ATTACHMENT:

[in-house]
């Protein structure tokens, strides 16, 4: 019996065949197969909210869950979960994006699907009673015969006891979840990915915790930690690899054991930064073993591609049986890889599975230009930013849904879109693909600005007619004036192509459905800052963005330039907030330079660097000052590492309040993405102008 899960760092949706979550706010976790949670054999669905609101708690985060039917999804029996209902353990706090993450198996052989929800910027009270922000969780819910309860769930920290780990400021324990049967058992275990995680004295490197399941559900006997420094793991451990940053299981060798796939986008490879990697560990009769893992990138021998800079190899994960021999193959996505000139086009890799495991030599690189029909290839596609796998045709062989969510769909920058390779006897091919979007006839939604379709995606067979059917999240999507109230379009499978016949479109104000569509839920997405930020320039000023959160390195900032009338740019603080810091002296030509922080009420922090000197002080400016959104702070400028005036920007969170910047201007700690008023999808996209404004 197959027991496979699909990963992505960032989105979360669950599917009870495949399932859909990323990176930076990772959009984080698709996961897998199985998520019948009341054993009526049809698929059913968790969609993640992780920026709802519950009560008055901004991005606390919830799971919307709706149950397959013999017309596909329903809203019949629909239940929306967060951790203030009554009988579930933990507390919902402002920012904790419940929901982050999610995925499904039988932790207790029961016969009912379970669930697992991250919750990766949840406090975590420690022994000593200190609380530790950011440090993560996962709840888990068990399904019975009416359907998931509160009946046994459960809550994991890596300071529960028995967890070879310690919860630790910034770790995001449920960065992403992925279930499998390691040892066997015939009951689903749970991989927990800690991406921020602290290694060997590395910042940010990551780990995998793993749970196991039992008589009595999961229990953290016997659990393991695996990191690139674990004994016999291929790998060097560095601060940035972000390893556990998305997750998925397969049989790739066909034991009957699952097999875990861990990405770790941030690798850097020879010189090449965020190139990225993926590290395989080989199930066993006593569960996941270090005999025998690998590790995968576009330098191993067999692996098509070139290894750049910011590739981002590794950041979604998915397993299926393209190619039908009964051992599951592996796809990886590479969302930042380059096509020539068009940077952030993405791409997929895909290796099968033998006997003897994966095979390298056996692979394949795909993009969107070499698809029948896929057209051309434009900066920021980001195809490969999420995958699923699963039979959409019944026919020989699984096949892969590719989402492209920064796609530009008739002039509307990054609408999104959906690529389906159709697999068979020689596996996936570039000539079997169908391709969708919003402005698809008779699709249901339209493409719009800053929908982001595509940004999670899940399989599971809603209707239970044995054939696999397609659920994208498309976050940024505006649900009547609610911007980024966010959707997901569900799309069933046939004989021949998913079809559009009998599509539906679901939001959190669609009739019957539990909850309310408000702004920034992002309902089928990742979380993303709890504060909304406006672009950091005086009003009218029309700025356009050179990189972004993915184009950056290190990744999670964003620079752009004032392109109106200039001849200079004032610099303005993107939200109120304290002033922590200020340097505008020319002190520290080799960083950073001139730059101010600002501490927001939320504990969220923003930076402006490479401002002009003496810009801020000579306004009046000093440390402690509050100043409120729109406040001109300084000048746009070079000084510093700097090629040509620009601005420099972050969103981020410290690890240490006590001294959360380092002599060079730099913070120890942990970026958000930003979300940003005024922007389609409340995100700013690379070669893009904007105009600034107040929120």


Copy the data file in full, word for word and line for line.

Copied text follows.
[in-house]
């Protein structure tokens, strides 16, 4: 019996065949197969909210869950979960994006699907009673015969006891979840990915915790930690690899054991930064073993591609049986890889599975230009930013849904879109693909600005007619004036192509459905800052963005330039907030330079660097000052590492309040993405102008 899960760092949706979550706010976790949670054999669905609101708690985060039917999804029996209902353990706090993450198996052989929800910027009270922000969780819910309860769930920290780990400021324990049967058992275990995680004295490197399941559900006997420094793991451990940053299981060798796939986008490879990697560990009769893992990138021998800079190899994960021999193959996505000139086009890799495991030599690189029909290839596609796998045709062989969510769909920058390779006897091919979007006839939604379709995606067979059917999240999507109230379009499978016949479109104000569509839920997405930020320039000023959160390195900032009338740019603080810091002296030509922080009420922090000197002080400016959104702070400028005036920007969170910047201007700690008023999808996209404004 197959027991496979699909990963992505960032989105979360669950599917009870495949399932859909990323990176930076990772959009984080698709996961897998199985998520019948009341054993009526049809698929059913968790969609993640992780920026709802519950009560008055901004991005606390919830799971919307709706149950397959013999017309596909329903809203019949629909239940929306967060951790203030009554009988579930933990507390919902402002920012904790419940929901982050999610995925499904039988932790207790029961016969009912379970669930697992991250919750990766949840406090975590420690022994000593200190609380530790950011440090993560996962709840888990068990399904019975009416359907998931509160009946046994459960809550994991890596300071529960028995967890070879310690919860630790910034770790995001449920960065992403992925279930499998390691040892066997015939009951689903749970991989927990800690991406921020602290290694060997590395910042940010990551780990995998793993749970196991039992008589009595999961229990953290016997659990393991695996990191690139674990004994016999291929790998060097560095601060940035972000390893556990998305997750998925397969049989790739066909034991009957699952097999875990861990990405770790941030690798850097020879010189090449965020190139990225993926590290395989080989199930066993006593569960996941270090005999025998690998590790995968576009330098191993067999692996098509070139290894750049910011590739981002590794950041979604998915397993299926393209190619039908009964051992599951592996796809990886590479969302930042380059096509020539068009940077952030993405791409997929895909290796099968033998006997003897994966095979390298056996692979394949795909993009969107070499698809029948896929057209051309434009900066920021980001195809490969999420995958699923699963039979959409019944026919020989699984096949892969590719989402492209920064796609530009008739002039509307990054609408999104959906690529389906159709697999068979020689596996996936570039000539079997169908391709969708919003402005698809008779699709249901339209493409719009800053929908982001595509940004999670899940399989599971809603209707239970044995054939696999397609659920994208498309976050940024505006649900009547609610911007980024966010959707997901569900799309069933046939004989021949998913079809559009009998599509539906679901939001959190669609009739019957539990909850309310408000702004920034992002309902089928990742979380993303709890504060909304406006672009950091005086009003009218029309700025356009050179990189972004993915184009950056290190990744999670964003620079752009004032392109109106200039001849200079004032610099303005993107939200109120304290002033922590200020340097505008020319002190520290080799960083950073001139730059101010600002501490927001939320504990969220923003930076402006490479401002002009003496810009801020000579306004009046000093440390402690509050100043409120729109406040001109300084000048746009070079000084510093700097090629040509620009601005420099972050969103981020410290690890240490006590001294959360380092002599060079730099913070120890942990970026958000930003979300940003005024922007389609409340995100700013690379070669893009904007105009600034107040929120």